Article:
Sunday, a day of rest (sort of)

Took at least until 9:30 on Sunday to arrive at my workplace. Put a bunch of masonite panels on a table and Sat Down to work on them. This felt good, even if my fingers were chided with chiblains.

I am reminded (actually I looked it up on Wikipedia) 0f Mary Shelley’s comments in Part II of her Rambles in Germany and Italy:

Were I exiled, perforce, I might repine, for the heart naturally yearns for home. But to adorn that home with recollections, to fly abroad from the hive, like a bee, and return laden with the sweets of travel-scene, which haunt the eye — wild adventures, that enliven the imagination — knowledge, to enlighten and free the mind from clinging, deadening prejudices — a wider circle of sympathy with our fellow creatures; these are the uses of travel.

Sitting down to work was not as exhausting as standing up and bounding back and forth between far wall and open doors. I can still keep the doors  to the south open, even at these temperatures, because the sun storms in while the wind whistles from the north, behind the barn. I closed off the other half of the studio today, so the sun heating the concrete floor would stay where I was working. And I Sat Down.

[It is a truth universally acknowledged by English majors and other literate agents that one should not Capitalize (just as one should not use italics) lightly. So I don’t. I only capitalize to emphasize. So there!]

The panels got something like a final treatment today. I could line up four on the table and one on the easel beside the table, and I knew what I was working for and what I wanted.

BoardPanel7Nov1509wThe Amargosa Desert, (Masonite Panel #7), 12 x 16″, oil on masonite, 2009

This panorama isn’t quite what the wall linens will look like, but it gives me some ideas. Looking at a photo I took the other day, late afternoon, I realized that long shadows, from the far off Grapevine Mountains unseen and north of the hills pictured here, threw their shadows across the basin. The possibilities for contrast were irresistible. I can see that on next working I will need to extend the shadows a bit to the right, but that’s easily done.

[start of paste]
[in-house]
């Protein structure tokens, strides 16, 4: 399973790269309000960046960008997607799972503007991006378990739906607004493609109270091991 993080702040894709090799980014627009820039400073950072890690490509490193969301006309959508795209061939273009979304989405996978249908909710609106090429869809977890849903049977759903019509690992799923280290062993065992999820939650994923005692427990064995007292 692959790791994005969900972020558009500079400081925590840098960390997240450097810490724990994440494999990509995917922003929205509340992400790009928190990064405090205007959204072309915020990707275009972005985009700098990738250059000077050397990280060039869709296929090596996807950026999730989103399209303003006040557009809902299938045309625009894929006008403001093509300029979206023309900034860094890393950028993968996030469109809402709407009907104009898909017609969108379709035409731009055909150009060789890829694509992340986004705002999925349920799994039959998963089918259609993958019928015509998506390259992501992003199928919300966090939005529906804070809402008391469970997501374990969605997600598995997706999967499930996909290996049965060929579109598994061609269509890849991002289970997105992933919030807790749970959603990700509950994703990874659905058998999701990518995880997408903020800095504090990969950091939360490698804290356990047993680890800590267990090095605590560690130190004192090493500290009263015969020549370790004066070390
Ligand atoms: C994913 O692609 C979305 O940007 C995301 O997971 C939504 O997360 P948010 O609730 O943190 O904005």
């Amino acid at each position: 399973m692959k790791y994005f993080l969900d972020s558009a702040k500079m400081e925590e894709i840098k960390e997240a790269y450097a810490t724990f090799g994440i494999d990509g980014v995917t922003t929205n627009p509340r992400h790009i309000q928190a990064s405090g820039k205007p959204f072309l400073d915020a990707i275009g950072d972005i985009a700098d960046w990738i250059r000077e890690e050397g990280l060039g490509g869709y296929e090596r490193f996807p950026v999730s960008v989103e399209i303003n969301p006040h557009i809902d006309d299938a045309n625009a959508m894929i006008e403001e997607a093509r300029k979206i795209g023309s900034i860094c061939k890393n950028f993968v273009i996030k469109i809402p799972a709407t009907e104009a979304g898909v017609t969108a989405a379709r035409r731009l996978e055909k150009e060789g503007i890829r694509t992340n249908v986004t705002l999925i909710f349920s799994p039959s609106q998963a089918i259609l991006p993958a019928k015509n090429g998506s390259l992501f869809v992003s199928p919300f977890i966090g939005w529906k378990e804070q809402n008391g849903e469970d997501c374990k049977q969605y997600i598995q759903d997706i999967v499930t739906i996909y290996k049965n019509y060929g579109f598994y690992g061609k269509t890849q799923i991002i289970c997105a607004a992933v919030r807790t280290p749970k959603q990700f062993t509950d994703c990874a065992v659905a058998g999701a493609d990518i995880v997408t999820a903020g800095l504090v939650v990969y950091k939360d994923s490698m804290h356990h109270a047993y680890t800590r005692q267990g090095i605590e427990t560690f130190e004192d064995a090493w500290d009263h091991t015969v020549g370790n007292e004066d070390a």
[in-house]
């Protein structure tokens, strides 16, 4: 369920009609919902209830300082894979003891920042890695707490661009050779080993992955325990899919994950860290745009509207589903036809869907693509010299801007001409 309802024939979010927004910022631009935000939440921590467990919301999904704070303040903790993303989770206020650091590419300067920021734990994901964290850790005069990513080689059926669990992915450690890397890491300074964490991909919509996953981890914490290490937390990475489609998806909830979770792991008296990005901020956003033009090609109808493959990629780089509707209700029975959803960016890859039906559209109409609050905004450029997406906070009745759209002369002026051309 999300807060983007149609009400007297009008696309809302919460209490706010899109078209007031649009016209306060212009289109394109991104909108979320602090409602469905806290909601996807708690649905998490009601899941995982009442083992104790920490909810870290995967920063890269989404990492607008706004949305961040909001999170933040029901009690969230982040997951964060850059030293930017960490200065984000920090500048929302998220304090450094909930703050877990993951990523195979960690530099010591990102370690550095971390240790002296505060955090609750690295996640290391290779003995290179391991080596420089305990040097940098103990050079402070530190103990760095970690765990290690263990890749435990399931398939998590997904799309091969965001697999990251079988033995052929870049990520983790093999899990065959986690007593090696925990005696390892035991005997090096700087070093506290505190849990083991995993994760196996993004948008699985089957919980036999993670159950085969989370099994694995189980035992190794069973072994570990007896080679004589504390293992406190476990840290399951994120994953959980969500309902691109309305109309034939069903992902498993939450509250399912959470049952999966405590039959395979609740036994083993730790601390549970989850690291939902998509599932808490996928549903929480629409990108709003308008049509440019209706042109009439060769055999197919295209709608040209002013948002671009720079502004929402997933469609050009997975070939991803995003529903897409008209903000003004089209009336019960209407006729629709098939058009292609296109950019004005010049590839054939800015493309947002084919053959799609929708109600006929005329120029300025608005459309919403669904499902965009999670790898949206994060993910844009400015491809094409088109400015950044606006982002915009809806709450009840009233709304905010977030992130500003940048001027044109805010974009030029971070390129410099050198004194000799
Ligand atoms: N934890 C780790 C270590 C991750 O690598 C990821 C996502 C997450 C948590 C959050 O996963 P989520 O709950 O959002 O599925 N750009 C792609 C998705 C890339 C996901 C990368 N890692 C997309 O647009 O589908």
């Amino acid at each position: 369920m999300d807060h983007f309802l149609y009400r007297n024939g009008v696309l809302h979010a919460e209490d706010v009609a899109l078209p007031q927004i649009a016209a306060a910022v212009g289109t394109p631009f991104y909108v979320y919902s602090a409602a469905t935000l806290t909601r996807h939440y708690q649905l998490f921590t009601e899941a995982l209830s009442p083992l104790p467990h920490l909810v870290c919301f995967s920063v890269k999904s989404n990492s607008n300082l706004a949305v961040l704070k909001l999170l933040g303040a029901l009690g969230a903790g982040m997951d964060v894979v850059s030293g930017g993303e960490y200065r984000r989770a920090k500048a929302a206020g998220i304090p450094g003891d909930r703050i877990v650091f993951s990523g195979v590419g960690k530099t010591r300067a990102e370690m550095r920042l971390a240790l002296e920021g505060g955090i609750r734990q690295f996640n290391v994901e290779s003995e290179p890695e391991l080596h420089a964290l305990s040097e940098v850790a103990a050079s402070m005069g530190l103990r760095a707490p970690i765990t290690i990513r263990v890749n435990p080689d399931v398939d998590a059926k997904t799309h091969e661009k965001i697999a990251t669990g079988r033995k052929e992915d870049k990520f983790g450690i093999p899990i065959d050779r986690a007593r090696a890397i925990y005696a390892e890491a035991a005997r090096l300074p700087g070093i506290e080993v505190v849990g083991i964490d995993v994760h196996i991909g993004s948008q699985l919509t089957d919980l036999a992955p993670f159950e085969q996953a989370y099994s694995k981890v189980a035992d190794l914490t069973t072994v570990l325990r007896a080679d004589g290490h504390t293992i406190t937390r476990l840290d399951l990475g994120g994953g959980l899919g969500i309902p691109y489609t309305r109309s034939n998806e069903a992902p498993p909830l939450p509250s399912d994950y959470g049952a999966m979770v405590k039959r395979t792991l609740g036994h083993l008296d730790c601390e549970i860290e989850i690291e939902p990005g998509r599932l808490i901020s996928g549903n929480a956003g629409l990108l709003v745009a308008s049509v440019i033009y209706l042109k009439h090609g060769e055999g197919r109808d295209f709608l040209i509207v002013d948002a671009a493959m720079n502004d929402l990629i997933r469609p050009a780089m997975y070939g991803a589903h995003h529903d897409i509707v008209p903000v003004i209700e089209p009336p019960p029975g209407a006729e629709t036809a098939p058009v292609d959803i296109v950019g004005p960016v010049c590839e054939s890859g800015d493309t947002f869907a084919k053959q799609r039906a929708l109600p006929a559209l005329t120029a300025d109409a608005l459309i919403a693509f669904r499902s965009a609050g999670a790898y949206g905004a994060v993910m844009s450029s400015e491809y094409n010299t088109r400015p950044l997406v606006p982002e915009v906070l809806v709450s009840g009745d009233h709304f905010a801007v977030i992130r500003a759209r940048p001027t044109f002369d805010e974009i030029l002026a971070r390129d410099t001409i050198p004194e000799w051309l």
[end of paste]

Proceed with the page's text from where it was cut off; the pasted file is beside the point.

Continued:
I redid all the panels, correlating them, if you will, lining them up on the table and blending the colors and the shades.

BoardPanel1Nov1509wThe Amargosa Desert (Masonite panel #1), 12 x 16″, oil on board, 2009

The panels run, as usual, from east to west and from cool to warm in color. The furthest point of the desert appears in Panel #2, with the next five coming up the valley to culminate in panel 7.

This scene isn’t like the Diamond Grade panorama — there’s a greater “darkness” — contrast if you will — in the desert scene. In addition, the Diamond Grade was done in August; even in Nevada, November is different in its light and its darks.

The Amargosa Desert, 16 x 84″, oil on masonite board, 2009

These are Jer’s photos. I was so slow and laid-back Sunday morning, I forgot my camera. We had the usual problems with glare and lighting, but I’m pleased with what I accomplished. I came back home to Beatty an hour earlier than usual and was almost gleeful with both energy and results of the day. –June

This entry was posted in Portland. Bookmark the permalink.

2 Responses to Sunday, a day of rest (sort of)

  1. june says:

    Thanks, Sheila, As usual, I had second (or tenth) thoughts, so the first one looks a bit different today, and the panorama on the right side looks considerably different.

    Some day I’ll put all the different versions side by side and decide if/where I was foolish in changing them. Or maybe I won’t — that could be discouraging –snort —

    Like

  2. Sheila says:

    Inspiring! Just love these…

    Like

Leave a Reply

Fill in your details below or click an icon to log in:

WordPress.com Logo

You are commenting using your WordPress.com account. Log Out / Change )

Twitter picture

You are commenting using your Twitter account. Log Out / Change )

Facebook photo

You are commenting using your Facebook account. Log Out / Change )

Google+ photo

You are commenting using your Google+ account. Log Out / Change )

Connecting to %s